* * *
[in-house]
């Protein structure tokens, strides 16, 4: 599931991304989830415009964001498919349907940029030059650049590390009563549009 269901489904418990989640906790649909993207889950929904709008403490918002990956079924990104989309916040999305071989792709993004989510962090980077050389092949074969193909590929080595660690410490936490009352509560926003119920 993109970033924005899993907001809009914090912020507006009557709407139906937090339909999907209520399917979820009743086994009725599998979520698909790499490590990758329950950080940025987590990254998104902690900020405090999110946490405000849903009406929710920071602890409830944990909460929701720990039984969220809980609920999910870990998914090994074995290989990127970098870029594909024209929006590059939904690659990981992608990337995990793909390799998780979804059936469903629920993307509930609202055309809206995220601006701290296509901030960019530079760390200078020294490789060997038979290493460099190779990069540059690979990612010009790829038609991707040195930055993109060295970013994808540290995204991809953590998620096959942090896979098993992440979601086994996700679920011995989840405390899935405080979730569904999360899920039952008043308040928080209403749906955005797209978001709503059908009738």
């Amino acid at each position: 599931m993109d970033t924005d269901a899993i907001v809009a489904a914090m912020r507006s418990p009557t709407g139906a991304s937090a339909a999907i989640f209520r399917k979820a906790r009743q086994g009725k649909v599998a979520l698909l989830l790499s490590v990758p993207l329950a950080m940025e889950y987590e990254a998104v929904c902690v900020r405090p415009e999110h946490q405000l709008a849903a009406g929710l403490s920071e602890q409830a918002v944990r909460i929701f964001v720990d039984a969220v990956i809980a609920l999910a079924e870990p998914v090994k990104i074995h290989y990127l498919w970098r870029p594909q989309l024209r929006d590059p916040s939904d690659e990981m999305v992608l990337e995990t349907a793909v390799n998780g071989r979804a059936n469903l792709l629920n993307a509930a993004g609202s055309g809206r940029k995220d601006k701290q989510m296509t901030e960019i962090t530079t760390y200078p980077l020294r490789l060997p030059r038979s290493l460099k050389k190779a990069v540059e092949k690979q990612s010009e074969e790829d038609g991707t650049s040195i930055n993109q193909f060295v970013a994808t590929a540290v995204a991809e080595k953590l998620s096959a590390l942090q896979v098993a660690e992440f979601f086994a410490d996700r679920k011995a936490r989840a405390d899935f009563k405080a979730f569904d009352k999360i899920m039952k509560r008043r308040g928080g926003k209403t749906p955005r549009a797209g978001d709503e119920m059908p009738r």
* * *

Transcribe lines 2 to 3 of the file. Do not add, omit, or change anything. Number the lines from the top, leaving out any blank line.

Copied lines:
């Protein structure tokens, strides 16, 4: 599931991304989830415009964001498919349907940029030059650049590390009563549009 269901489904418990989640906790649909993207889950929904709008403490918002990956079924990104989309916040999305071989792709993004989510962090980077050389092949074969193909590929080595660690410490936490009352509560926003119920 993109970033924005899993907001809009914090912020507006009557709407139906937090339909999907209520399917979820009743086994009725599998979520698909790499490590990758329950950080940025987590990254998104902690900020405090999110946490405000849903009406929710920071602890409830944990909460929701720990039984969220809980609920999910870990998914090994074995290989990127970098870029594909024209929006590059939904690659990981992608990337995990793909390799998780979804059936469903629920993307509930609202055309809206995220601006701290296509901030960019530079760390200078020294490789060997038979290493460099190779990069540059690979990612010009790829038609991707040195930055993109060295970013994808540290995204991809953590998620096959942090896979098993992440979601086994996700679920011995989840405390899935405080979730569904999360899920039952008043308040928080209403749906955005797209978001709503059908009738």
């Amino acid at each position: 599931m993109d970033t924005d269901a899993i907001v809009a489904a914090m912020r507006s418990p009557t709407g139906a991304s937090a339909a999907i989640f209520r399917k979820a906790r009743q086994g009725k649909v599998a979520l698909l989830l790499s490590v990758p993207l329950a950080m940025e889950y987590e990254a998104v929904c902690v900020r405090p415009e999110h946490q405000l709008a849903a009406g929710l403490s920071e602890q409830a918002v944990r909460i929701f964001v720990d039984a969220v990956i809980a609920l999910a079924e870990p998914v090994k990104i074995h290989y990127l498919w970098r870029p594909q989309l024209r929006d590059p916040s939904d690659e990981m999305v992608l990337e995990t349907a793909v390799n998780g071989r979804a059936n469903l792709l629920n993307a509930a993004g609202s055309g809206r940029k995220d601006k701290q989510m296509t901030e960019i962090t530079t760390y200078p980077l020294r490789l060997p030059r038979s290493l460099k050389k190779a990069v540059e092949k690979q990612s010009e074969e790829d038609g991707t650049s040195i930055n993109q193909f060295v970013a994808t590929a540290v995204a991809e080595k953590l998620s096959a590390l942090q896979v098993a660690e992440f979601f086994a410490d996700r679920k011995a936490r989840a405390d899935f009563k405080a979730f569904d009352k999360i899920m039952k509560r008043r308040g928080g926003k209403t749906p955005r549009a797209g978001d709503e119920m059908p009738r």